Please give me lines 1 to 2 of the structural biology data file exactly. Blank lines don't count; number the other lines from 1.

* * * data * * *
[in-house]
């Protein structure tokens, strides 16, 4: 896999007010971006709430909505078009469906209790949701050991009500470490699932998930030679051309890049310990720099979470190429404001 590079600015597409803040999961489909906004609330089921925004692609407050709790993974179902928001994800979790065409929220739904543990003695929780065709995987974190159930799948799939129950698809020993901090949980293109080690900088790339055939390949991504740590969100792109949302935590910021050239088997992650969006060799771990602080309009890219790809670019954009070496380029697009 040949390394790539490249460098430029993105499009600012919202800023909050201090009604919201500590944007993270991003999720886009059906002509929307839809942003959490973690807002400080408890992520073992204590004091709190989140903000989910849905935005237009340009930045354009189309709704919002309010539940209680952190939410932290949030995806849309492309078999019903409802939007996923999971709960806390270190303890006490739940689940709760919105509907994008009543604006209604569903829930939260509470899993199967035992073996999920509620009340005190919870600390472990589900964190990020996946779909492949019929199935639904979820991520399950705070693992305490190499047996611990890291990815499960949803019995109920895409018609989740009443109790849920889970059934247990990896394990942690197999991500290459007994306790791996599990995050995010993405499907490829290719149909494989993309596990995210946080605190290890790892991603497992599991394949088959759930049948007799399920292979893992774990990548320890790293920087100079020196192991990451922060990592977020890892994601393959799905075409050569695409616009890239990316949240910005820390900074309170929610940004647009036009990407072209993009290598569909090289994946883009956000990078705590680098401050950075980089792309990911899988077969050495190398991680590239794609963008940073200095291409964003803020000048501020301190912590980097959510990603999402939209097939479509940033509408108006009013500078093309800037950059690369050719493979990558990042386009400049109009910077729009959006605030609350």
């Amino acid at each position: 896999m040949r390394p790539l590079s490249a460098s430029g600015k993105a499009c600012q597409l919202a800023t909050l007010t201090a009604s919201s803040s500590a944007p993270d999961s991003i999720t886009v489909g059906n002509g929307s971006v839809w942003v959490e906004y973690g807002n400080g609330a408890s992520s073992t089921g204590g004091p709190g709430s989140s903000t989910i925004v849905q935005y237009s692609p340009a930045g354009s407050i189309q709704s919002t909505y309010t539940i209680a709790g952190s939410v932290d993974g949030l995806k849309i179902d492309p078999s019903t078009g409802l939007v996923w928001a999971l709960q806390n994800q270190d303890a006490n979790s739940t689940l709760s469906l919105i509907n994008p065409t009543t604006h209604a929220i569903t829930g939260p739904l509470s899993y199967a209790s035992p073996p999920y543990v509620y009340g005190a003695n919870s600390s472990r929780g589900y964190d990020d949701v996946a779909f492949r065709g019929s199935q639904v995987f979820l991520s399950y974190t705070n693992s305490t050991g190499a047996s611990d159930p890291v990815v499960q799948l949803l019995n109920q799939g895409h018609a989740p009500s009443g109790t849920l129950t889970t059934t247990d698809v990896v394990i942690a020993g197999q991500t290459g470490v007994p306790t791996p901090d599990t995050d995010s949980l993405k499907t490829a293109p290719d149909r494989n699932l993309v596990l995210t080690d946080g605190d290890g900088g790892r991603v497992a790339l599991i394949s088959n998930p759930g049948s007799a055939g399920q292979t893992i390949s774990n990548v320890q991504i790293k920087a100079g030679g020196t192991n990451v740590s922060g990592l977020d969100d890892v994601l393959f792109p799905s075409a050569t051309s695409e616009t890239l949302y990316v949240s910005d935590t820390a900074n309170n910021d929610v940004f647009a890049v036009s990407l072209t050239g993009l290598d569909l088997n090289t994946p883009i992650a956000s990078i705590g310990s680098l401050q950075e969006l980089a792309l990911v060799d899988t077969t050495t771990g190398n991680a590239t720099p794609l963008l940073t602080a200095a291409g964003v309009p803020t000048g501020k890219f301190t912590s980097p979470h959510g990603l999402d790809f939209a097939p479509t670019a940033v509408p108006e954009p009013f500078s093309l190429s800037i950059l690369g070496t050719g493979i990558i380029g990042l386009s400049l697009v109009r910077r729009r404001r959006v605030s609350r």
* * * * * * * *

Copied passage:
[in-house]
């Protein structure tokens, strides 16, 4: 896999007010971006709430909505078009469906209790949701050991009500470490699932998930030679051309890049310990720099979470190429404001 590079600015597409803040999961489909906004609330089921925004692609407050709790993974179902928001994800979790065409929220739904543990003695929780065709995987974190159930799948799939129950698809020993901090949980293109080690900088790339055939390949991504740590969100792109949302935590910021050239088997992650969006060799771990602080309009890219790809670019954009070496380029697009 040949390394790539490249460098430029993105499009600012919202800023909050201090009604919201500590944007993270991003999720886009059906002509929307839809942003959490973690807002400080408890992520073992204590004091709190989140903000989910849905935005237009340009930045354009189309709704919002309010539940209680952190939410932290949030995806849309492309078999019903409802939007996923999971709960806390270190303890006490739940689940709760919105509907994008009543604006209604569903829930939260509470899993199967035992073996999920509620009340005190919870600390472990589900964190990020996946779909492949019929199935639904979820991520399950705070693992305490190499047996611990890291990815499960949803019995109920895409018609989740009443109790849920889970059934247990990896394990942690197999991500290459007994306790791996599990995050995010993405499907490829290719149909494989993309596990995210946080605190290890790892991603497992599991394949088959759930049948007799399920292979893992774990990548320890790293920087100079020196192991990451922060990592977020890892994601393959799905075409050569695409616009890239990316949240910005820390900074309170929610940004647009036009990407072209993009290598569909090289994946883009956000990078705590680098401050950075980089792309990911899988077969050495190398991680590239794609963008940073200095291409964003803020000048501020301190912590980097959510990603999402939209097939479509940033509408108006009013500078093309800037950059690369050719493979990558990042386009400049109009910077729009959006605030609350």